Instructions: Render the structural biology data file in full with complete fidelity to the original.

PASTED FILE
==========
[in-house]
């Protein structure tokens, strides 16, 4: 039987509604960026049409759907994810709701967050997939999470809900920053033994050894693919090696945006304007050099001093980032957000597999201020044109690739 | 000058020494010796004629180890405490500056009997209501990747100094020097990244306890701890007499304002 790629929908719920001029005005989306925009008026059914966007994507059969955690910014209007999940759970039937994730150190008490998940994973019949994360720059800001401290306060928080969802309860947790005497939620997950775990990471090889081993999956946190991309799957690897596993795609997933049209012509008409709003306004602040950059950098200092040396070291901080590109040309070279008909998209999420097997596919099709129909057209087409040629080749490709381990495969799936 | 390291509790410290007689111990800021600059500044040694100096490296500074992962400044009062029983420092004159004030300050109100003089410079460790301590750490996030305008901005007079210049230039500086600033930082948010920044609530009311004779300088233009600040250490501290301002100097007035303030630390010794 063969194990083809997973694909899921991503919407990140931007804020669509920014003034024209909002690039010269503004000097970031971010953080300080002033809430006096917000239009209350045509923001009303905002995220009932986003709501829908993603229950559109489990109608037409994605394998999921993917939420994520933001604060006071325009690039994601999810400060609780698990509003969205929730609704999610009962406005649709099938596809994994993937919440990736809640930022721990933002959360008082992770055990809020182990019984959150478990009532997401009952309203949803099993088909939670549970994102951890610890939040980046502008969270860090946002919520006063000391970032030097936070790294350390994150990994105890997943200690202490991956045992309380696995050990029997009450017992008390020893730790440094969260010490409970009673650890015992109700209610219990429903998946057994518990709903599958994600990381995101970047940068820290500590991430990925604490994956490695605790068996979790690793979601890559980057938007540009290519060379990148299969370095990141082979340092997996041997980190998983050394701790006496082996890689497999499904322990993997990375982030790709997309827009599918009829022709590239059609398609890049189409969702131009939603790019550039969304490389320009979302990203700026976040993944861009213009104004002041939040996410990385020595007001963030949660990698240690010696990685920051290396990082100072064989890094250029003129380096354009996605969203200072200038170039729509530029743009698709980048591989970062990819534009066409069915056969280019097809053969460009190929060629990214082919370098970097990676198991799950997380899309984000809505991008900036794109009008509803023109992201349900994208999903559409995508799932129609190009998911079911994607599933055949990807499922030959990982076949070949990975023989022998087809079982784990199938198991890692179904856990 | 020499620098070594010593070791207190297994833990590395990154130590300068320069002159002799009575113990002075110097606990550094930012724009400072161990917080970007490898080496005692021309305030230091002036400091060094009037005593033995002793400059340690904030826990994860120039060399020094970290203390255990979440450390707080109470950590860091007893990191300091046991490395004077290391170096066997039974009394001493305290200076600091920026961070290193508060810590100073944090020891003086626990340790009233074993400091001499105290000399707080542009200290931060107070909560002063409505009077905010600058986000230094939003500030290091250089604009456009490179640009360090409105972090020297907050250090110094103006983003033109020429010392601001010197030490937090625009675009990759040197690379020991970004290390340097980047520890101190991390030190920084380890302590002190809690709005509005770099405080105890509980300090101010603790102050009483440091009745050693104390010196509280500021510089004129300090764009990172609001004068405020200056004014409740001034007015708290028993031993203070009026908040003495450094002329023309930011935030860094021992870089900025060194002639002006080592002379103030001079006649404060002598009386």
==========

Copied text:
[in-house]
């Protein structure tokens, strides 16, 4: 039987509604960026049409759907994810709701967050997939999470809900920053033994050894693919090696945006304007050099001093980032957000597999201020044109690739 | 000058020494010796004629180890405490500056009997209501990747100094020097990244306890701890007499304002 790629929908719920001029005005989306925009008026059914966007994507059969955690910014209007999940759970039937994730150190008490998940994973019949994360720059800001401290306060928080969802309860947790005497939620997950775990990471090889081993999956946190991309799957690897596993795609997933049209012509008409709003306004602040950059950098200092040396070291901080590109040309070279008909998209999420097997596919099709129909057209087409040629080749490709381990495969799936 | 390291509790410290007689111990800021600059500044040694100096490296500074992962400044009062029983420092004159004030300050109100003089410079460790301590750490996030305008901005007079210049230039500086600033930082948010920044609530009311004779300088233009600040250490501290301002100097007035303030630390010794 063969194990083809997973694909899921991503919407990140931007804020669509920014003034024209909002690039010269503004000097970031971010953080300080002033809430006096917000239009209350045509923001009303905002995220009932986003709501829908993603229950559109489990109608037409994605394998999921993917939420994520933001604060006071325009690039994601999810400060609780698990509003969205929730609704999610009962406005649709099938596809994994993937919440990736809640930022721990933002959360008082992770055990809020182990019984959150478990009532997401009952309203949803099993088909939670549970994102951890610890939040980046502008969270860090946002919520006063000391970032030097936070790294350390994150990994105890997943200690202490991956045992309380696995050990029997009450017992008390020893730790440094969260010490409970009673650890015992109700209610219990429903998946057994518990709903599958994600990381995101970047940068820290500590991430990925604490994956490695605790068996979790690793979601890559980057938007540009290519060379990148299969370095990141082979340092997996041997980190998983050394701790006496082996890689497999499904322990993997990375982030790709997309827009599918009829022709590239059609398609890049189409969702131009939603790019550039969304490389320009979302990203700026976040993944861009213009104004002041939040996410990385020595007001963030949660990698240690010696990685920051290396990082100072064989890094250029003129380096354009996605969203200072200038170039729509530029743009698709980048591989970062990819534009066409069915056969280019097809053969460009190929060629990214082919370098970097990676198991799950997380899309984000809505991008900036794109009008509803023109992201349900994208999903559409995508799932129609190009998911079911994607599933055949990807499922030959990982076949070949990975023989022998087809079982784990199938198991890692179904856990 | 020499620098070594010593070791207190297994833990590395990154130590300068320069002159002799009575113990002075110097606990550094930012724009400072161990917080970007490898080496005692021309305030230091002036400091060094009037005593033995002793400059340690904030826990994860120039060399020094970290203390255990979440450390707080109470950590860091007893990191300091046991490395004077290391170096066997039974009394001493305290200076600091920026961070290193508060810590100073944090020891003086626990340790009233074993400091001499105290000399707080542009200290931060107070909560002063409505009077905010600058986000230094939003500030290091250089604009456009490179640009360090409105972090020297907050250090110094103006983003033109020429010392601001010197030490937090625009675009990759040197690379020991970004290390340097980047520890101190991390030190920084380890302590002190809690709005509005770099405080105890509980300090101010603790102050009483440091009745050693104390010196509280500021510089004129300090764009990172609001004068405020200056004014409740001034007015708290028993031993203070009026908040003495450094002329023309930011935030860094021992870089900025060194002639002006080592002379103030001079006649404060002598009386």